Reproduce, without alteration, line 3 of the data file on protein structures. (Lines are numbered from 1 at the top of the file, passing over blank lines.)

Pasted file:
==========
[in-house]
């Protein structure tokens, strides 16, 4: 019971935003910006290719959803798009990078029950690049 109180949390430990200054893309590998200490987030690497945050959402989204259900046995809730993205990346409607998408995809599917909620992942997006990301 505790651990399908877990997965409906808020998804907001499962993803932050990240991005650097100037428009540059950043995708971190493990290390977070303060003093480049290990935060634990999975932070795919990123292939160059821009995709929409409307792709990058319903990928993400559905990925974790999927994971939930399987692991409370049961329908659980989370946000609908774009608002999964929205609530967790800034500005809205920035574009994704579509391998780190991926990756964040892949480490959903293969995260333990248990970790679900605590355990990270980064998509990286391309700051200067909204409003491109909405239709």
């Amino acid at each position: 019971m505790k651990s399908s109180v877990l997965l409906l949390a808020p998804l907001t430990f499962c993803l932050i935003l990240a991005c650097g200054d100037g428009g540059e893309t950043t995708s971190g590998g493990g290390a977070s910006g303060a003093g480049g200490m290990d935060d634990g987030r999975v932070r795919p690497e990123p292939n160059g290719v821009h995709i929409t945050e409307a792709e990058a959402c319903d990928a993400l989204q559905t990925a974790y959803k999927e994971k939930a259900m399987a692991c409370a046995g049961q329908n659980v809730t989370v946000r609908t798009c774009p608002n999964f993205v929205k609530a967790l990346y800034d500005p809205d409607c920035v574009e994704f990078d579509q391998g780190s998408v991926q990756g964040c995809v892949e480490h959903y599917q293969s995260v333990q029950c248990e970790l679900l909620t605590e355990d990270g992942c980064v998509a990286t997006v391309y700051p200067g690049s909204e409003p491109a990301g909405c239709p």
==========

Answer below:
């Amino acid at each position: 019971m505790k651990s399908s109180v877990l997965l409906l949390a808020p998804l907001t430990f499962c993803l932050i935003l990240a991005c650097g200054d100037g428009g540059e893309t950043t995708s971190g590998g493990g290390a977070s910006g303060a003093g480049g200490m290990d935060d634990g987030r999975v932070r795919p690497e990123p292939n160059g290719v821009h995709i929409t945050e409307a792709e990058a959402c319903d990928a993400l989204q559905t990925a974790y959803k999927e994971k939930a259900m399987a692991c409370a046995g049961q329908n659980v809730t989370v946000r609908t798009c774009p608002n999964f993205v929205k609530a967790l990346y800034d500005p809205d409607c920035v574009e994704f990078d579509q391998g780190s998408v991926q990756g964040c995809v892949e480490h959903y599917q293969s995260v333990q029950c248990e970790l679900l909620t605590e355990d990270g992942c980064v998509a990286t997006v391309y700051p200067g690049s909204e409003p491109a990301g909405c239709p």